India on Thursday declined to share with the media the arguments it would put forth when the International Court of Justice (ICJ) holds public hearings in the Kulbhushan Jadhav case from 18 February at The Hague.

“Oral proceedings in the Jadhav case will commence on 18 February. India will present its case. Since the matter is sub-judice, it would not be appropriate to state our position in public,” External Affairs Ministry spokesperson Raveesh Kumar said at a press briefing.

Jadhav, a former Indian Navy officer, was sentenced to death by a Pakistani military court on charges of espionage and terrorism in April 2017. India moved the ICJ in May the same year against the verdict.

A 10-member bench of the ICJ on 18 May 2017 had restrained Pakistan from executing Jadhav till adjudication of the case.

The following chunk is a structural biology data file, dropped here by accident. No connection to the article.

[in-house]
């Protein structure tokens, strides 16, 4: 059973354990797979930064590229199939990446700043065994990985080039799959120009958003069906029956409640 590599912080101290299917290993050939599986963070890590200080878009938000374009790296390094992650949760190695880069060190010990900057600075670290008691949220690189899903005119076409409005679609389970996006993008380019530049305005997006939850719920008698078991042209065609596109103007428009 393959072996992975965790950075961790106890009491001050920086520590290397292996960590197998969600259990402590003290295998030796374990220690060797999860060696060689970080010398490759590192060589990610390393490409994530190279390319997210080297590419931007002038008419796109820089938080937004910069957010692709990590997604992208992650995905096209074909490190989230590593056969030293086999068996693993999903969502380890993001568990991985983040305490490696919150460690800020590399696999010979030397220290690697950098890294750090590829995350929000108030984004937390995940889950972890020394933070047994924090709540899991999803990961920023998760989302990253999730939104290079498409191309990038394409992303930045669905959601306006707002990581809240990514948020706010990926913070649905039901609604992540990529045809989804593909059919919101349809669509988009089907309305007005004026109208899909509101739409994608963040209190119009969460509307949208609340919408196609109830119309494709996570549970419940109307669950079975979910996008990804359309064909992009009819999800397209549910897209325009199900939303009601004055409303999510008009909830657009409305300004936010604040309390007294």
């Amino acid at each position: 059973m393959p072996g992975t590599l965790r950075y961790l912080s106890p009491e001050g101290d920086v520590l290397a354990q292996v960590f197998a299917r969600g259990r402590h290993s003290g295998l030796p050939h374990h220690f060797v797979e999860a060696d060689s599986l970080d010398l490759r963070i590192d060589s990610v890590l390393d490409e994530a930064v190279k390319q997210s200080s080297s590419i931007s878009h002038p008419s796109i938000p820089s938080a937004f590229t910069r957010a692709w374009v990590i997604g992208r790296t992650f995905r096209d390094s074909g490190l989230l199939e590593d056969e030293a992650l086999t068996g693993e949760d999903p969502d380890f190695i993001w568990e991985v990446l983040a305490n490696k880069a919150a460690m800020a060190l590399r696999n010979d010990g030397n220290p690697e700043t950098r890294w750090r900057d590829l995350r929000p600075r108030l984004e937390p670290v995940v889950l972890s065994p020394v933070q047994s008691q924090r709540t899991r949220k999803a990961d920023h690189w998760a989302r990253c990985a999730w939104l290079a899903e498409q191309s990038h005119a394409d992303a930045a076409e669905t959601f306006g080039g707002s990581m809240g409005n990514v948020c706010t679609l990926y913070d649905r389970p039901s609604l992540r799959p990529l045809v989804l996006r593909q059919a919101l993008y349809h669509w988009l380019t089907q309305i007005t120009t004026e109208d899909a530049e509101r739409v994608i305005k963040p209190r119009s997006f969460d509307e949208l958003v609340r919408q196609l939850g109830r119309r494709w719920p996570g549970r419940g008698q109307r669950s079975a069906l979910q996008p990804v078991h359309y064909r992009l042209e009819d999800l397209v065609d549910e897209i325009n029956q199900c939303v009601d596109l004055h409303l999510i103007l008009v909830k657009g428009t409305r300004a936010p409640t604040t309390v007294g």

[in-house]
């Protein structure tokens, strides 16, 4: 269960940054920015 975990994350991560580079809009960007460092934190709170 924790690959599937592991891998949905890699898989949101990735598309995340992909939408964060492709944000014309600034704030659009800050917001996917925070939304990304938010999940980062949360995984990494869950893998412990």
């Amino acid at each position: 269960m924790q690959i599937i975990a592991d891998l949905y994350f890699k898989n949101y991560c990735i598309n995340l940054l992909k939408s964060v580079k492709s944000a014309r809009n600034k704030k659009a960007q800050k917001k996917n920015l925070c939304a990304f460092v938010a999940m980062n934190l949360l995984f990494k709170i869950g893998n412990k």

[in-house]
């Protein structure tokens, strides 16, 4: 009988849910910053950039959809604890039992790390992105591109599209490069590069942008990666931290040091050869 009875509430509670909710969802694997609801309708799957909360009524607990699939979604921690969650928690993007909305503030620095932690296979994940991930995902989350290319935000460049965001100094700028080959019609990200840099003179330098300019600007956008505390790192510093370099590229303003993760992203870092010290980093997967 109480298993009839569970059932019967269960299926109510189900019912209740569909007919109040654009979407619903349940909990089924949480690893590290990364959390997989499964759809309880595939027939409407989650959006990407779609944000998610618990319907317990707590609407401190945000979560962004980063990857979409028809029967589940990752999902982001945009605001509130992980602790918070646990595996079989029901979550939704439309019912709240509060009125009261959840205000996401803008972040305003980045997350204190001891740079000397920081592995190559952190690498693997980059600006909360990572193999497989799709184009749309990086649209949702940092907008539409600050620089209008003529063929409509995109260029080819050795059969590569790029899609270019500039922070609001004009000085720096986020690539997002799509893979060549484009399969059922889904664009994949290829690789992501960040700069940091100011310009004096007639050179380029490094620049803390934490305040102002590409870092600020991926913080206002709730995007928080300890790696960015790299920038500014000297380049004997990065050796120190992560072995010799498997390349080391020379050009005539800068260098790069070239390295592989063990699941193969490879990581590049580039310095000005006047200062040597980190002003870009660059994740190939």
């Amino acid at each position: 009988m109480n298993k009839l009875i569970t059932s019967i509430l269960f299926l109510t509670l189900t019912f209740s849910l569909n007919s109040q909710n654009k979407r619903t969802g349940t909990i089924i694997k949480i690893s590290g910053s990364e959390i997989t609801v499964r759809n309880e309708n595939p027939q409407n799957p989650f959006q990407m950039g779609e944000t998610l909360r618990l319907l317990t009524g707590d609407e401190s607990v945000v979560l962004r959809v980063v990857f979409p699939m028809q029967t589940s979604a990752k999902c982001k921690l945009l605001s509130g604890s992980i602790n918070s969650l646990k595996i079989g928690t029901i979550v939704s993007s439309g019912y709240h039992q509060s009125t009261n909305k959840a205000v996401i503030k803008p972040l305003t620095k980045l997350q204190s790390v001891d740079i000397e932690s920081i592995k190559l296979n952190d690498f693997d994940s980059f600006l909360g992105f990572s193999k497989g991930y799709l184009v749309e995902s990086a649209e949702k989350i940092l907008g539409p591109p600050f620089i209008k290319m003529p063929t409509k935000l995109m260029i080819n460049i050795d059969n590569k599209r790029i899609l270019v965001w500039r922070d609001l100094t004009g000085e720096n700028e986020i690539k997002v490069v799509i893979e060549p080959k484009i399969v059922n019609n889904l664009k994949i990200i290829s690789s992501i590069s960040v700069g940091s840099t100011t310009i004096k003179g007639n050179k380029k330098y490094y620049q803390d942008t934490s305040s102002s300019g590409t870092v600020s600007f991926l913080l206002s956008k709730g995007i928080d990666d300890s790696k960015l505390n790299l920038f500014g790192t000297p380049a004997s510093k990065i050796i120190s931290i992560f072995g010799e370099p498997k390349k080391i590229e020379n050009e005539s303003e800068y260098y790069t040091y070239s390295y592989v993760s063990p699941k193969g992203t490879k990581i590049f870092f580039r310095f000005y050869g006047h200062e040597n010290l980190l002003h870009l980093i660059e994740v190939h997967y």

The ICJ on 23 January 2018 gave a timeline to both Pakistan and India for filing another round of memorials in the case. Both India and Pakistan have already submitted their detailed pleas and responses in the court.

In its written pleadings, India has accused Pakistan of levelling fictitious charges against Jadhav and violating the Vienna Convention by not giving consular access to him.

In response, Pakistan, through its counter-memorial on 13 December, told the ICJ that the Vienna Convention on Consular Relations 1963 applied only to legitimate visitors and did not cover clandestine operations.

Pakistan had said that “since India did not deny that Jadhav was travelling on a passport with an assumed Muslim name, they have no case to plead.”

Pakistan said that India did not explain how “a serving naval commander” was travelling under an assumed name. It also stated that “since Jadhav was on active duty, it is obvious that he was a spy sent on a special mission”.

Pakistan says its security forces arrested Jadhav from Balochistan province in March 2016 after he reportedly entered the country from Iran.